While sagging skin and wrinkles get on our nerves, one of the main skin concerns of women on our little sunny island is none other than hyperpigmentation. Not surprising at all, since we are at the mercy of the hot sun all year round.
Credit: Happy Body Formula
The difference between hyperpigmentation and melasma
Hyperpigmentation generally refers to a condition whereby the skin is darkened or discoloured and it can be caused by many factors like sun exposure (think freckles and age spots), or scarring from acne and eczema. However, melasma is a different gameplay altogether, and unless you are in the beauty line, I'm guessing that you may have never heard of it before.
Freckles /Credit: Suplementos
Melasma surfaces as grey or brown patches that are commonly seen on the cheeks or the upper lip area, and are more frequently seen in women than men due to the fact that it is triggered by an increase in production of the female hormone oestrogen. When that happens, there will be an increase in the production of melanin, resulting in darkened patches of skin and appears as melasma.
Melasma /Credit: WebMD
Treatments for hyperpigmentation and melasma
Now that we know the differences between the two, we want to find out if they require different types of treatments. According to Dr. Siew Tuck Wah, Medical Director and co-founder of Radium Medical Aesthetics, “A common cause of hyperpigmentation is due to the darkening of the skin after recovering from a stubborn breakout. Acne and other trauma to the skin can potentially stimulate melanocytes to deposit more pigments on the skin. On the other hand, melasma is a type of pigmentation that is triggered mostly by hormonal changes.”
“Although both types of pigmentation can use similar treatment methods, melasma is very stubborn and may recur after treatment, but post-inflammatory pigmentation does not recur. Hyperpigmentation can respond to brightening topical agents such as vitamin C, kojic acid etc. However, melasma requires more intensive and regular treatment protocol. I usually recommend a combination of brightening agents, lasers, and sunscreen to address melasma,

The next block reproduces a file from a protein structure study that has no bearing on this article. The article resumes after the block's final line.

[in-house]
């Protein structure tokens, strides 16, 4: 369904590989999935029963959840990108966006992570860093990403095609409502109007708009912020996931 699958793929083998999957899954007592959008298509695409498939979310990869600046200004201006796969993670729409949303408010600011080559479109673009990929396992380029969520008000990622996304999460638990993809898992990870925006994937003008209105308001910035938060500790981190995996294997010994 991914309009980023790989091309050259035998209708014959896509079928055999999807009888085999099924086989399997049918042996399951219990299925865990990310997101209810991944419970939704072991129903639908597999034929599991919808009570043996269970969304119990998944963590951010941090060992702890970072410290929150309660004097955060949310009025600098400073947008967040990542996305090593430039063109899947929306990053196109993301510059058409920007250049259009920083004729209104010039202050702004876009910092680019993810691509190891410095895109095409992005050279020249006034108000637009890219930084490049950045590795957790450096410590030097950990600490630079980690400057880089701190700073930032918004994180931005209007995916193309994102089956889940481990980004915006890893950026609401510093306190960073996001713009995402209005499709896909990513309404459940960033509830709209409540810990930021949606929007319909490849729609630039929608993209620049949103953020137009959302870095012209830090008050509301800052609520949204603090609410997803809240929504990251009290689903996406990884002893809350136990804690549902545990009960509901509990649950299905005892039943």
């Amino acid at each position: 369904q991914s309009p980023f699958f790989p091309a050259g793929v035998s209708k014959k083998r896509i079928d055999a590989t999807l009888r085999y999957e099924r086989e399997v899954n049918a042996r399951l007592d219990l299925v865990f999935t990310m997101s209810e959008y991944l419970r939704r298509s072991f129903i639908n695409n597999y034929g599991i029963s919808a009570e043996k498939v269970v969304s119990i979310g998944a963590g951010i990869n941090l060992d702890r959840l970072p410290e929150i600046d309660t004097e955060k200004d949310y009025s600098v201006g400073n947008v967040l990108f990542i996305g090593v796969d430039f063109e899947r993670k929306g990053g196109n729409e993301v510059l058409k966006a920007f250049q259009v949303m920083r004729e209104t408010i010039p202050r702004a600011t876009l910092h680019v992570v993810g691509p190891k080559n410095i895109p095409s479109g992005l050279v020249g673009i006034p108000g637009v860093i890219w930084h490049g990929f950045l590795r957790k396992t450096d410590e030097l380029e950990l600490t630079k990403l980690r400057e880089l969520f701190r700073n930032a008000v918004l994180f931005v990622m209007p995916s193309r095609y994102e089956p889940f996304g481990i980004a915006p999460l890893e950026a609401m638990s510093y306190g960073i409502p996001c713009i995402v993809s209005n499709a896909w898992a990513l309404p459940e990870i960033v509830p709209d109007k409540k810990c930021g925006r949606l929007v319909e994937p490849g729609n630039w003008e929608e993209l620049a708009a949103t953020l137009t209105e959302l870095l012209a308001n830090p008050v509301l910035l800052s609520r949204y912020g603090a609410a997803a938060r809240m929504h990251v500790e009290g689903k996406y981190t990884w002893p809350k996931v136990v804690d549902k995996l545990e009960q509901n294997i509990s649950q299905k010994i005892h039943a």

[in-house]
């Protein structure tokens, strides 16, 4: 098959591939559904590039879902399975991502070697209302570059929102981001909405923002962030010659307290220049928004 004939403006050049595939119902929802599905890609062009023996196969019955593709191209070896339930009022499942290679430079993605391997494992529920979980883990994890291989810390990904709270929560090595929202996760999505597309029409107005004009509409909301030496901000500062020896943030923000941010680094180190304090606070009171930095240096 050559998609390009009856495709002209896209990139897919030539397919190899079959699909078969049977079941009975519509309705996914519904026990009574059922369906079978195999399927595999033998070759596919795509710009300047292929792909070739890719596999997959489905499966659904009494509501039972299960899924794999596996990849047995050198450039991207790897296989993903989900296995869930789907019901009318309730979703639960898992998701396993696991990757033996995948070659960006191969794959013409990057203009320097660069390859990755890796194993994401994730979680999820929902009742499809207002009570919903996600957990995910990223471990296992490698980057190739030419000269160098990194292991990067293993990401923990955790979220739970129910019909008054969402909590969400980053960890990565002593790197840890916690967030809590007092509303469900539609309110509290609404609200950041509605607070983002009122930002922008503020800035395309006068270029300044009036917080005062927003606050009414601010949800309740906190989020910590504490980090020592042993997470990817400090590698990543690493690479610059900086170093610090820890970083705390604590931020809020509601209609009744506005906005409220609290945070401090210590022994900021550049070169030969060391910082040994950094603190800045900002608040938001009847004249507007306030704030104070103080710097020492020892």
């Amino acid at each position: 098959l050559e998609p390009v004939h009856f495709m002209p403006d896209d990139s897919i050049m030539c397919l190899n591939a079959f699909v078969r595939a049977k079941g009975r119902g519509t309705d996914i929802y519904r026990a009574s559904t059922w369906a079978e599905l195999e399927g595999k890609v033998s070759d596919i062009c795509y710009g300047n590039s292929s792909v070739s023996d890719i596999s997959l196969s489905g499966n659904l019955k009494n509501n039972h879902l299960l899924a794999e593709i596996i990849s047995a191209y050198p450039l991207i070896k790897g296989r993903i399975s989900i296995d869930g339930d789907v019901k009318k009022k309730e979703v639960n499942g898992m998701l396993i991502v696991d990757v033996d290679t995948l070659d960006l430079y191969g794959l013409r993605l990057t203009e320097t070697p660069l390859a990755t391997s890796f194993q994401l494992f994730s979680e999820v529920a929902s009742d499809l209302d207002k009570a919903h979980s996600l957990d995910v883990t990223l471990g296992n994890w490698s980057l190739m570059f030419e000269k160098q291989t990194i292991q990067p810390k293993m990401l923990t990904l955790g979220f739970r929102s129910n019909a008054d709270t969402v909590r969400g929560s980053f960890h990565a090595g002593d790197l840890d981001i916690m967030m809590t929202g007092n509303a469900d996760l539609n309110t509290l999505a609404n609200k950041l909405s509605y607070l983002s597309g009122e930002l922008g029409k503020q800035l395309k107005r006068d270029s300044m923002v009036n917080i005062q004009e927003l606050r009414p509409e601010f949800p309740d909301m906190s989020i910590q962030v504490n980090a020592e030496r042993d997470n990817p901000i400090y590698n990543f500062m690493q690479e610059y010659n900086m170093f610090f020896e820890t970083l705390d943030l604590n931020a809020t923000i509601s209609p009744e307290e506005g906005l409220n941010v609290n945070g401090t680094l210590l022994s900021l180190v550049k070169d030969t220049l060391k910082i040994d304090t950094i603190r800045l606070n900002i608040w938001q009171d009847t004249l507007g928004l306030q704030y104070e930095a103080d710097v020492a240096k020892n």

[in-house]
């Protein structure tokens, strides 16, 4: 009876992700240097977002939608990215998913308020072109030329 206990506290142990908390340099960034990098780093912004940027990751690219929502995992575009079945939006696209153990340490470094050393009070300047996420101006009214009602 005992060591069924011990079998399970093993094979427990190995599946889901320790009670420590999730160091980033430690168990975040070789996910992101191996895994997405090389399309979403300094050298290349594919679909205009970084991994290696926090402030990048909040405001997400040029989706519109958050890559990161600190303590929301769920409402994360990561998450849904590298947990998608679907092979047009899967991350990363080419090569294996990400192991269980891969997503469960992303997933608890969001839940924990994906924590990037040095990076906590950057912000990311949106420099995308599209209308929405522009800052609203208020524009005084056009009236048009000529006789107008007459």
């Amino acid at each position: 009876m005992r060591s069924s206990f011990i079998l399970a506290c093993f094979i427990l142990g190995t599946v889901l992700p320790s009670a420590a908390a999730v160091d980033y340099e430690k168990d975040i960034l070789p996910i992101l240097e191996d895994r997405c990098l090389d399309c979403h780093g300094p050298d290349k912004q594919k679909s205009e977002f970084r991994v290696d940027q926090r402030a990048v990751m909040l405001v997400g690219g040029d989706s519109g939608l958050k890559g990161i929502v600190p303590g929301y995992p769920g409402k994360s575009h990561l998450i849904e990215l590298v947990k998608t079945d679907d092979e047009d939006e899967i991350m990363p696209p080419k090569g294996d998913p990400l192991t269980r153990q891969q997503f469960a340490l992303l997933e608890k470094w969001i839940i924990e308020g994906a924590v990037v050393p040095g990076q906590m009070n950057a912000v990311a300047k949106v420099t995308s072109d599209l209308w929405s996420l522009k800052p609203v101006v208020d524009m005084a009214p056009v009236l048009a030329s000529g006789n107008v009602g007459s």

” Dr. Siew added.
Hyperpigmentation and melasma are both skin discolourations, but melasma is slightly more difficult to get rid of. Patients may require different types of treatments and a longer time to see visible results. Because skin pigmentations can be notoriously difficult to get rid of, doctors will usually recommend a treatment program rather than a one-time treatment to achieve the best results. Skin Illumination Program can help you battle your skin pigmentation and uneven skin tone. It is effective in removing stubborn skin pigmentation issues like freckles, lentiges (sunspots), melasma and residual acne scars.
Each session of the Skin Illumination Program is power-packed with not one, but 4 gentle pigment-reducing lasers. Various functionalities of Dual Yellow Laser will be used to penetrate the deep dermal pigmentation of the skin to break down the stubborn pigments. Dual Yellow Laser has been proven to be a gentle, yet effective laser treatment for benign pigmented lesions such as age spots, sun spots, freckles, rosacea, and melasma. The Skin Brightening Laser will reduce uneven skin tone and hyperpigmentation while the RuVY Touch Pigment Laser targets stubborn dark spots.
Besides going for treatments with the doctor, Dr. Siew also advised us to load up on our sun protection and always put on sunscreen before heading out to prevent our hyperpigmentation and melasma from worsening. Last but not least, a sound skincare regime that includes skin brightening products are necessary to reinforce the effects of the laser treatments you have undergone to achieve the best results.
Radium Medical Aesthetics
If you are plagued by skin pigmentation issues, book an appointment with Dr. Siew to determine the type of skin pigmentation that you have, and determine the different types of treatments that are suitable for you. You can be sure that you are in safe hands under the care of their team of medical professionals.